Swede Duplantis breaks pole vault world record to win gold

With a jump of 6.21 metres, Sweden's Armand Duplantis wins his first gold medal at the World Championships

Reuters
Published : 25 July 2022, 07:31 AM
Updated : 25 July 2022, 07:31 AM

Reuters

Sweden's Armand Duplantis broke his own pole vault world record with a jump of 6.21 metres on Sunday on the way to winning his first gold medal at the World Championships.

The Olympic champion cleared 6.00m to make sure of the title, before he set his sights on his own record of 6.20m set at the World Indoor Championships in Belgrade earlier this year and improved upon it by 1cm with his second attempt.

The world title completes the 22-year-old's collection, making him the first pole vaulter to have won gold at the Olympics, World Championships, World Indoor Championships, World Junior Championships, World Youth Championships and European Championships.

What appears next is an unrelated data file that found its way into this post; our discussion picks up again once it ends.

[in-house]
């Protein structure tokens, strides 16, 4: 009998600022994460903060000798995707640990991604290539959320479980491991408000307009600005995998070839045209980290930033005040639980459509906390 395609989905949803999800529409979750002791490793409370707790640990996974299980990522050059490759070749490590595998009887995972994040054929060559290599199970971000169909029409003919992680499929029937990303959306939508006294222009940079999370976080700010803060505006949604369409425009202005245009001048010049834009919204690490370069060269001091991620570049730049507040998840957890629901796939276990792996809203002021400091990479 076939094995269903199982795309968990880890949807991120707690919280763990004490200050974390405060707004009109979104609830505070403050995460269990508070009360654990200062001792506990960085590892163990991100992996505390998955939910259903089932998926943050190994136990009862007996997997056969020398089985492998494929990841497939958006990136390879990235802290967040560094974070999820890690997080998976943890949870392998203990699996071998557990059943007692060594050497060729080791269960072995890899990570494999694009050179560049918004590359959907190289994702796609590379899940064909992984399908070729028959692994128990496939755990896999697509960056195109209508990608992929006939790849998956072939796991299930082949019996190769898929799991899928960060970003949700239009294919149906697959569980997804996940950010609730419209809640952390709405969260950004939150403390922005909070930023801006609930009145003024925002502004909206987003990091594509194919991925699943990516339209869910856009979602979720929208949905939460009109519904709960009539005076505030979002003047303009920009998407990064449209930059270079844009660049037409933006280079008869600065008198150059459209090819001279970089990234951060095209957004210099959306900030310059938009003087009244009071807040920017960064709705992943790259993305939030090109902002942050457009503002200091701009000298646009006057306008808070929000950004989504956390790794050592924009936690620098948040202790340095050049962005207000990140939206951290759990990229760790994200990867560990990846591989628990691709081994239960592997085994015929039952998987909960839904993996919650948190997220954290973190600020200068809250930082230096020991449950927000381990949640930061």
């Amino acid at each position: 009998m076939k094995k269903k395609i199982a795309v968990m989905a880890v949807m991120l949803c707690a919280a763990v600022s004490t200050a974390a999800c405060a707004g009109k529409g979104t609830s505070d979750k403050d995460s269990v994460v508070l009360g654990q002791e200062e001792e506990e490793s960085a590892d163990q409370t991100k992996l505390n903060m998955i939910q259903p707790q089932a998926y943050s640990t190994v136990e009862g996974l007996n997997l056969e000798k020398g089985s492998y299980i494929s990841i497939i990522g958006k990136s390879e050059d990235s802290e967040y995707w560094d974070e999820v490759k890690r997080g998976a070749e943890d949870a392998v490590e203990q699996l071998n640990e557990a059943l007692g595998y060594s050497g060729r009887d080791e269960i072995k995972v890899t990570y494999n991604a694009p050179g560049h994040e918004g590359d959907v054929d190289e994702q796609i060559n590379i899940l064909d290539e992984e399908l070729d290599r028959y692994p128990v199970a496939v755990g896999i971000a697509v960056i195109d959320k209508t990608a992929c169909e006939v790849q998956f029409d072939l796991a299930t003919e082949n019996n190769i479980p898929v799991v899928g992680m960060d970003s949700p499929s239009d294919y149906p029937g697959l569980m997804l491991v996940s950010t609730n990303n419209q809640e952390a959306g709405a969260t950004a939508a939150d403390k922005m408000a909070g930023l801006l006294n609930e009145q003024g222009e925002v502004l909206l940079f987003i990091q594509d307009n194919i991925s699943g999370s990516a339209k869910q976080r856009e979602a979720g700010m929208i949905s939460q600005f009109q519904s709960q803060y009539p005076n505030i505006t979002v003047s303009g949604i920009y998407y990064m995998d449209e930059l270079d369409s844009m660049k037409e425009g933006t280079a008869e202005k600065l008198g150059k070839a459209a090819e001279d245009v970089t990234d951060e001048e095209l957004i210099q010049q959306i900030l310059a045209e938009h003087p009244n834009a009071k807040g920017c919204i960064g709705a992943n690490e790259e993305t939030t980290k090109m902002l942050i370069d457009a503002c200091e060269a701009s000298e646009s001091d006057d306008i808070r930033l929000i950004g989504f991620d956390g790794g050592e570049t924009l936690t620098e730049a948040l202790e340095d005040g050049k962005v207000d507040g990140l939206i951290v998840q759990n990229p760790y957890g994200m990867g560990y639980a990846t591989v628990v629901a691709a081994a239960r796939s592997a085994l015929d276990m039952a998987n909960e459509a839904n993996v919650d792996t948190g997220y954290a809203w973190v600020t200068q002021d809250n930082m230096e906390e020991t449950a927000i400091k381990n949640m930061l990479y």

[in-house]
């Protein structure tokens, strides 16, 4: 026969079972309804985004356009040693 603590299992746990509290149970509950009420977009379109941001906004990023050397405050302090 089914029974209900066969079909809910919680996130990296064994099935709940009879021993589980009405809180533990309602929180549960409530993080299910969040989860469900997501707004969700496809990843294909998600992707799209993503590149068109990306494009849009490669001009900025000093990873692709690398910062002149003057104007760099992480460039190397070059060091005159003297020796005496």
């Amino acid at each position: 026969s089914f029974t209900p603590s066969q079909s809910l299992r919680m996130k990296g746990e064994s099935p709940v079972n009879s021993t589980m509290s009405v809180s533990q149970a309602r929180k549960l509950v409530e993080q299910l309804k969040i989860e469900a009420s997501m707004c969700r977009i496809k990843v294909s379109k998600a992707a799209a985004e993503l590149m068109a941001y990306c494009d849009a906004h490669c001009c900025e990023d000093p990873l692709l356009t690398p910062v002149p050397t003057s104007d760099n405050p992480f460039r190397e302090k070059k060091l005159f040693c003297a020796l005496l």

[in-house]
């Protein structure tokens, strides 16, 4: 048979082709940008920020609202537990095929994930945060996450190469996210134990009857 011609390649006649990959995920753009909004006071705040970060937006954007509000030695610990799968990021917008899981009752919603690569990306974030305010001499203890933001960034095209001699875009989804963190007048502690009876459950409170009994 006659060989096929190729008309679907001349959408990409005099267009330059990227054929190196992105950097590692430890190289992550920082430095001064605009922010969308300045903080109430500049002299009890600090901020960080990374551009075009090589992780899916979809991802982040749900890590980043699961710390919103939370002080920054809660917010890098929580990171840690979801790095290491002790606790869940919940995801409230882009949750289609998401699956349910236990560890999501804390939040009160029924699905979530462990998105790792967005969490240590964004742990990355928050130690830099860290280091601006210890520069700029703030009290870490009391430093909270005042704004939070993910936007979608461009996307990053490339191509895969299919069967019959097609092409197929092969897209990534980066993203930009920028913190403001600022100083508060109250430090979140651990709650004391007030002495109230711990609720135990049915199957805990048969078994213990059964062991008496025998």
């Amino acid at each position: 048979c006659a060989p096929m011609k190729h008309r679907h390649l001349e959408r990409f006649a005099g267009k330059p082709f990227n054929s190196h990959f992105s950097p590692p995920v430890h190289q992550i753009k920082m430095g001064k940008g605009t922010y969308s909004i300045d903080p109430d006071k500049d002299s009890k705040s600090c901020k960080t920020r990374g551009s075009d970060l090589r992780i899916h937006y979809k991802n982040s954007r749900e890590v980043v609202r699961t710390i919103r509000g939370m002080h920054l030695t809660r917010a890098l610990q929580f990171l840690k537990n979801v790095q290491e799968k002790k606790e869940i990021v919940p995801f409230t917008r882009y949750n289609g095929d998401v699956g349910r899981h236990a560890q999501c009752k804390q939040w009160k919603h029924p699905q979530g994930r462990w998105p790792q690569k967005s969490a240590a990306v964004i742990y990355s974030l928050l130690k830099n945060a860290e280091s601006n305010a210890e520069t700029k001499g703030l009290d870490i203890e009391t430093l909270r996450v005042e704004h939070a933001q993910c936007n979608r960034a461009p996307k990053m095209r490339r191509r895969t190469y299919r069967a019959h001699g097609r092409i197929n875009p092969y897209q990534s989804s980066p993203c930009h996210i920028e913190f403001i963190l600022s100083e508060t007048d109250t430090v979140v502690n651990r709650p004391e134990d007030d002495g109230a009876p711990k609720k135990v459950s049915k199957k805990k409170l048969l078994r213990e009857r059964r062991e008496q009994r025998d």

"Actually, I did not think about the record that much today," Duplantis said. "Usually, it is always somewhere in the back of my mind but today I was really focused on the win and I really wanted to win the gold so badly. It was the medal I was missing.

"So when I was on this height, it was like everything came together and it happened from there. I love jumping in Eugene and it was amazing here."

Duplantis took two attempts at 5.87m before clearing 6.00m and 6.06m with ease to edge Dmitri Markov's Championships mark of 6.05m set in Edmonton in 2001.

He then had the bar raised to 6.21m, falling short on his first attempt but soaring to the world record on the second.

It was the third time this year that Duplantis has set a world record and his fifth record-setting jump overall after breaking Frenchman Renaud Lavillenie's 6.16m world mark with a clearance of 6.17m in February 2020.

American Chris Nilsen jumped 5.94m to take silver on countback ahead of the Philippines' Ernest John Obiena, who won his nation's first World Championships medal.

"This was something I really wanted but I do not know if I was expecting it," Obiena said. "I definitely did not expect that I would jump that high. And I would not think that it would actually take that high to win a medal."

Toufique Imrose Khalidi
Editor-in-Chief and Publisher